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Earlier this week, we sat down with Gary Johns to discuss his first year at the ACNC. Today marks the anniversary of his appointment as Commissioner.

You have been in the role of Commissioner for a year – what has been the highlight so far?

Visiting charities across Australia has been very enjoyable. The best thing about visiting is the opportunity to have concentrated discussions about the charity’s work – the charity personnel tell me in plain, simple language who they’re helping, how they’re helping and where they’re helping.

It would be a serious contribution to the charity sector to get such simplified information to donors and the public through the ACNC website. But, more on that later …

What is the most important thing you have learned?

I have learned that this sector is a lot bigger than the opinions and beliefs of those with the loudest voices – it is as wide as Australian society itself, and there is no single view which accurately represents 56,000 charities across multiple charitable purposes, hundreds of thousands of members, tens of thousands of volunteers, and millions of donors and taxpayers.

The sector is big enough, bold enough and confident enough to look after itself and use its voice in the places that matter – be that in the Parliament of Australia, in the media, or elsewhere.

What has been the biggest challenge?

Encouraging people to think more widely than just about charities. While charities are a wonderful vehicle for assisting beneficiaries, the regulator’s focus must centre on the importance of charitable purposes and keeping the public informed about how charities are helping beneficiaries.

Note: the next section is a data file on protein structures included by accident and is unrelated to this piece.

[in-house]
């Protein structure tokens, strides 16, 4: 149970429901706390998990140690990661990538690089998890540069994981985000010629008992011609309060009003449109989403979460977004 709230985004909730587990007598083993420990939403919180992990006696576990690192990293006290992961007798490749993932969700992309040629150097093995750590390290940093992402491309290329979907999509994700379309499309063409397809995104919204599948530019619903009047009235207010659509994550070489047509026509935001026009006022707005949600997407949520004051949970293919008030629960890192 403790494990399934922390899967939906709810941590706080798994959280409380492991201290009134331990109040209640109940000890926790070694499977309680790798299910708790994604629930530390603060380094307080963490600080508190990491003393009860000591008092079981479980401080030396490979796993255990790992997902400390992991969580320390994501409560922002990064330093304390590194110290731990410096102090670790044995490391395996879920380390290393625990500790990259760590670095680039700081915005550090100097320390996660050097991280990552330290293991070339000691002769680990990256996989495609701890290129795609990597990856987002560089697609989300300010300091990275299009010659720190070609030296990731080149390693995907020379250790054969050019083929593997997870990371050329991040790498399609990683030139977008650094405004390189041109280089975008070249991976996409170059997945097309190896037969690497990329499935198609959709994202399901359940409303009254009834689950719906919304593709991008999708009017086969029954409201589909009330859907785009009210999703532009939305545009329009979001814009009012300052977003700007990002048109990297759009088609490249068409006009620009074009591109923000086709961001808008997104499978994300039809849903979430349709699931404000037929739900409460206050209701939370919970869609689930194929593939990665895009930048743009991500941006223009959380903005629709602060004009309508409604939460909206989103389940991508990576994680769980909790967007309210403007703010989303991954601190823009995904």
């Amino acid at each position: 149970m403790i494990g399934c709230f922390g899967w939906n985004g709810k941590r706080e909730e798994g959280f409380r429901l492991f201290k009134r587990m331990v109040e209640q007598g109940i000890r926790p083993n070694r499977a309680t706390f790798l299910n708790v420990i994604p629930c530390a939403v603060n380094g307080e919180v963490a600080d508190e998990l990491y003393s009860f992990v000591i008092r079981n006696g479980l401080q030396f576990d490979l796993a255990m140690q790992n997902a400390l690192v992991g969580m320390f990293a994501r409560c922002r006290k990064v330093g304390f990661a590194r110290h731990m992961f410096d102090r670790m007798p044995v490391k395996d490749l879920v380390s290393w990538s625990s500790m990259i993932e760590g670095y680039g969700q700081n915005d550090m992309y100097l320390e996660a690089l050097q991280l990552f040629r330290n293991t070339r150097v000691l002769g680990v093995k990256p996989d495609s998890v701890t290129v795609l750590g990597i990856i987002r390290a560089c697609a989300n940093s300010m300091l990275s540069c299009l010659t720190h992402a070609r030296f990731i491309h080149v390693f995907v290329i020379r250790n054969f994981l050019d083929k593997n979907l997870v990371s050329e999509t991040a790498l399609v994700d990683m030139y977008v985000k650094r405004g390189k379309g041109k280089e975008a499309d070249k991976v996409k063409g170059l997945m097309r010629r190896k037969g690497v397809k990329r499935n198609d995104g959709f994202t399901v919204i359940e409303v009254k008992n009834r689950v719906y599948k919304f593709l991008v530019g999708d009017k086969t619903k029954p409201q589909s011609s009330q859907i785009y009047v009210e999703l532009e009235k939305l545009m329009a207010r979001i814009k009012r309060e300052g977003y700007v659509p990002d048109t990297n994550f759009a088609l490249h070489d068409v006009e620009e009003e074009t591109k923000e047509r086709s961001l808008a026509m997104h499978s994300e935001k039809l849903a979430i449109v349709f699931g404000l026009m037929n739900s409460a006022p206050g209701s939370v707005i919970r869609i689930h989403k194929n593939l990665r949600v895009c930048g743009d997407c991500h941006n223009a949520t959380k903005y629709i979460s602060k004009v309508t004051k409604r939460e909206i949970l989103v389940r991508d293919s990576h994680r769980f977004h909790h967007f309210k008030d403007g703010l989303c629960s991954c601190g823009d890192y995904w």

A primary objective of the Commission is to help the sector report to the ACNC in a way that makes sense to the public. The trick is to provide charities with the right tools, and we are working on this exciting project, to make what charities do more visible to the public.

What has surprised you most about working at the ACNC?

It is not so much a surprise but a refreshing realisation that the ACNC is an incredibly professional organisation. Our staff are dedicated public servants, with an impressive understanding of the laws they administer and the sector they support.

The best support is to be good at the job. In this, I am confident that the ACNC staff can make a real difference to the work of the sector.

Has your view and understanding of the charity sector changed in the last 12 months?

My understanding of the sector has not necessarily changed, but it has deepened. Fundamentally, this year has reinforced that the charity sector is a large element of Australian society, and represents the same high level of diversity as Australian society.

Charities are competing for a limited number of dollars, from either donors or government, and each charity is trying to tell a story about how important their beneficiaries are. To enhance the possibilities of public support, in a crowded market with many voices, it is important to ensure that each voice is clear and communicating well.

What are your priorities for the next four years?

Our main priority is to enable charities to communicate with donors about what they do, for whom they do it, and where they do it. We are looking to provide a common language for charities to be able to communicate those messages and connect with donors, philanthropists, volunteers and more.

If you could teach the wider Australian public one thing about the charity sector, what would it be?

While some charities are very commercial in their operations, others are real bootstrap organisations working with only the support of volunteers. All varieties and combinations of charities are valid, and the ACNC is available to assist them all to continue their work while also helping them to attract more supporters.

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